GB: There are quite a few differences between Wasteland and Fallout, but due to the fact that the latter was a spiritual successor of the former, they oftentimes get construed as near-identical post-apocalyptic games. Do you think it's important to retain the Wasteland identity in the sequel and perhaps even try to push the game further away from the Fallout formula to ensure its uniqueness?

Brian: I think there might be varying opinions on what the formulas were for each and how they might be different. Wasteland excelled at many things like tactical combat, interesting situations that did not have clear cut correct solutions and it continued to surprise you along the way. Not only with those elements not be lost they will be expanded upon. We have the advantage of hindsight now since we can clearly see what things people reacted well to. We were flying blind while we made the first game. Fallout excelled in many of the same things but it really shined in tone and style. We need to make sure that we have an interesting art style and vibe. If there is any feeling that you have seen something a hundred times before you lose interest pretty quickly.

GB: You've mentioned previously that you're shooting for a top-down perspective for Wasteland 2 to keep asset costs to a minimum. Can you elaborate on what you mean by "top-down"? Will there be a mixture of multiple perspectives, depending on whether the player is exploring, in combat, or in dialogue?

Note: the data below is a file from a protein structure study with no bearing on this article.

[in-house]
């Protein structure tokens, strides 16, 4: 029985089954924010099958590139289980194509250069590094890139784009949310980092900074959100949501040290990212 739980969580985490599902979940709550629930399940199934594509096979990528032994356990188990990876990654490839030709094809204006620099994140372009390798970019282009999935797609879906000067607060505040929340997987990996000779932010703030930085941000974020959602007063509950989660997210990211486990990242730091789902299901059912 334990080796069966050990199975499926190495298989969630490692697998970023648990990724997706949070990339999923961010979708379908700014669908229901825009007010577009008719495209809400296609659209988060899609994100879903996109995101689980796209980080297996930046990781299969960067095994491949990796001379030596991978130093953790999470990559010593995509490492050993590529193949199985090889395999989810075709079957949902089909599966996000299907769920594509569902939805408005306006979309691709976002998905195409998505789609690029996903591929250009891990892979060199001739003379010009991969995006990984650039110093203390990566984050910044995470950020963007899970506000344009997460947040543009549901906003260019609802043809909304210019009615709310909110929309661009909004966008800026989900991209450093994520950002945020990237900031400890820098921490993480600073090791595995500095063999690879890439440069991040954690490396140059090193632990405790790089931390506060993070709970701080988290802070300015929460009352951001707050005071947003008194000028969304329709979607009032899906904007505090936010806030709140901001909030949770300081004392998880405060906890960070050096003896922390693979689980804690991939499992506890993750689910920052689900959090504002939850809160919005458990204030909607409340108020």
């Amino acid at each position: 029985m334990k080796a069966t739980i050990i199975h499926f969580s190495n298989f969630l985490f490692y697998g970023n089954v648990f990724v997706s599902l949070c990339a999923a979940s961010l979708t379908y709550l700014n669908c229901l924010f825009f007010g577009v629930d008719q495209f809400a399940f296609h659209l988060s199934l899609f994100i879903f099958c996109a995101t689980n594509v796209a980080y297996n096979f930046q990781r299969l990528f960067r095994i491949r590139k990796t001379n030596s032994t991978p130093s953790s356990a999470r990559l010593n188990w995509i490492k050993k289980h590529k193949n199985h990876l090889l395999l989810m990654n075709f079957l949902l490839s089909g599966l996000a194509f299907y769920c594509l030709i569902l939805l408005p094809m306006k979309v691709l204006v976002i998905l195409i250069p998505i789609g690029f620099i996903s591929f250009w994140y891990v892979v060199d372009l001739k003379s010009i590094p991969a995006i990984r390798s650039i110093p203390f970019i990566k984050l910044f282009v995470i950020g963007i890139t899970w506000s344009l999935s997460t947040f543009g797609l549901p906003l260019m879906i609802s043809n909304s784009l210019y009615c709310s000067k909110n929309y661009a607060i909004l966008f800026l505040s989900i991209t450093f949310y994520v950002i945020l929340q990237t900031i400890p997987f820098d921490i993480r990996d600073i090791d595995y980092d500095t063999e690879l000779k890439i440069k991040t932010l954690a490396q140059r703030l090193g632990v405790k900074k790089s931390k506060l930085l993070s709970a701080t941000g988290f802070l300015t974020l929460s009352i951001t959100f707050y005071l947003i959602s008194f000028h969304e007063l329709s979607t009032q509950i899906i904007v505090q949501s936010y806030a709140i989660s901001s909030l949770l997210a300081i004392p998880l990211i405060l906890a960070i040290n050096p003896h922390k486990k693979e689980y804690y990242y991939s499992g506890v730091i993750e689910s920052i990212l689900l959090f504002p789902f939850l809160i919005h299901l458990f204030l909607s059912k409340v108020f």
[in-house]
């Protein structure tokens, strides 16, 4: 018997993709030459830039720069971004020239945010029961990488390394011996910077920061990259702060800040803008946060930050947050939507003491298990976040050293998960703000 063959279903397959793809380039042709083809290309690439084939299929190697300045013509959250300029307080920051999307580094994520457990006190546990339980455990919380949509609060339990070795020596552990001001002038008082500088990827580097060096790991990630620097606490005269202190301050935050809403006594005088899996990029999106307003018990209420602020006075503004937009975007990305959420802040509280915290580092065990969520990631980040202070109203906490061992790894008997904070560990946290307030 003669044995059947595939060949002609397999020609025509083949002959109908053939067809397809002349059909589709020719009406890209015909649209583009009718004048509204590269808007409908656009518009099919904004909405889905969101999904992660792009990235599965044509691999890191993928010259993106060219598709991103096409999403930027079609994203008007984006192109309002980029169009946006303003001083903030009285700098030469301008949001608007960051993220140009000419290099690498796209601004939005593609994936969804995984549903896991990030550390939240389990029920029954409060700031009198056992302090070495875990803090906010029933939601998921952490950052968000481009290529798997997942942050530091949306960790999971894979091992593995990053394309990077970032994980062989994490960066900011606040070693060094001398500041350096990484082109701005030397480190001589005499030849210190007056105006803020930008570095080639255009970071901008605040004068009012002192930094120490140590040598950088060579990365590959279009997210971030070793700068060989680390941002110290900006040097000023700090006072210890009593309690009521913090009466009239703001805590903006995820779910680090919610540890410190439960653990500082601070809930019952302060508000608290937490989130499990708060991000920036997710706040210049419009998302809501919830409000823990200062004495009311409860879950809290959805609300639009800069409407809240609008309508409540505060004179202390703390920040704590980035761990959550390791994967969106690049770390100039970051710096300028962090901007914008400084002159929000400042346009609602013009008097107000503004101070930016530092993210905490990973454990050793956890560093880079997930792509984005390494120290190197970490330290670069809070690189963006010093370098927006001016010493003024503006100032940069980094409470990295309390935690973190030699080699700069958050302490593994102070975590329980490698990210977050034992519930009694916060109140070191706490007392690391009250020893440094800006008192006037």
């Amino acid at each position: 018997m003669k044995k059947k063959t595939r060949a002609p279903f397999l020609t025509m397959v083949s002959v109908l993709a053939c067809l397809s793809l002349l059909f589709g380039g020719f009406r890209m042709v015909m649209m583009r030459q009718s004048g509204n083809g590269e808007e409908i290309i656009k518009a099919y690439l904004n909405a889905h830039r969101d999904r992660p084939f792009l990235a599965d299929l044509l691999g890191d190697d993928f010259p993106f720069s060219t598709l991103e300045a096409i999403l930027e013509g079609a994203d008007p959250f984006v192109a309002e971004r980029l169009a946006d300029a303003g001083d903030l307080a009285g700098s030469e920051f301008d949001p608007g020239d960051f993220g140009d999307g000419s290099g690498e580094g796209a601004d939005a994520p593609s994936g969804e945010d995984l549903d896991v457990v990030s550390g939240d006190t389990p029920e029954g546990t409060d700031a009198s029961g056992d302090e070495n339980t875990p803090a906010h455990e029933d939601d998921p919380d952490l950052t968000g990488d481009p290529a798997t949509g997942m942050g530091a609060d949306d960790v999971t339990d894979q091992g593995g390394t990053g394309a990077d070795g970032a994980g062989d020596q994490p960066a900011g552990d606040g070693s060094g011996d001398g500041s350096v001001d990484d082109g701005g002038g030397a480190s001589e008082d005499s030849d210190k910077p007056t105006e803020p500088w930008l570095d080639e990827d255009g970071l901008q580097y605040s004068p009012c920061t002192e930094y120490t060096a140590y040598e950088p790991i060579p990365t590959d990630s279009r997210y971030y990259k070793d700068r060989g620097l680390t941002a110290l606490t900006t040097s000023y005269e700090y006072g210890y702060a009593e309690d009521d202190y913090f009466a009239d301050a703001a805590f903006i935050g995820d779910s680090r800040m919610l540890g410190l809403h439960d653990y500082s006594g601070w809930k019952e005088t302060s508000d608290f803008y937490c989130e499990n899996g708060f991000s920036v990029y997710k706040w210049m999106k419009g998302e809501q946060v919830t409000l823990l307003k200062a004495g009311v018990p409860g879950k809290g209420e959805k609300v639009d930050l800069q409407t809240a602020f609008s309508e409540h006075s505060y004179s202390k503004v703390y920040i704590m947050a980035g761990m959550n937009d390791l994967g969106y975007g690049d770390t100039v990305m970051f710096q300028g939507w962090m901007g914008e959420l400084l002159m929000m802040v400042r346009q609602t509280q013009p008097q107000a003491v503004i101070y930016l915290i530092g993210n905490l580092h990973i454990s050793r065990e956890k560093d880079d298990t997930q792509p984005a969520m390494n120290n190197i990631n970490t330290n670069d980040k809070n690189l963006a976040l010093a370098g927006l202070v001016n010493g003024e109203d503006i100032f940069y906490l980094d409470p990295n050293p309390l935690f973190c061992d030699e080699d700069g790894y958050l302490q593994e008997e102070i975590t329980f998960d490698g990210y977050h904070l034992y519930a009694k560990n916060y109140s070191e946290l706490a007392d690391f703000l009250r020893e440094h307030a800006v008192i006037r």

Brian: I hesitate to give too much definitive information on this only because I don't know what our final budget will be and I need more fan input. Clearly we are going top down and that it is likely to be isometric in nature. Some game engines have you bake the assets first which can give a better look while others have you render on the fly and give more latitude with camera work, and we are looking at several options here. I would imagine we will offer some different perspectives when it comes to dialogue but again it is a bit early for me to guarantee anything yet. We will nail down all of this soon but it is critical we make the hardcore happy with this title. I'd rather make a smaller dedicated fan base ecstatic than worry too much about the larger audience.

GB: How do you envision the turn-based combat system working, exactly? Aside from the original Wasteland, are there any earlier games that you feel did turn-based right, and you might look to for inspiration?

Brian: Again I hesitate to mention other games right now for fear of overreaction to what the final decision will be. But, obviously Fallout 1/2 did some great things with turn based combat so we certainly have that reference point. And we have been getting a fair amount of feedback from the boards that people liked the way Fallout Tactics handled aspects of combat. They didn't like the game in its entirety but they seemed to respond to the depth of the systems.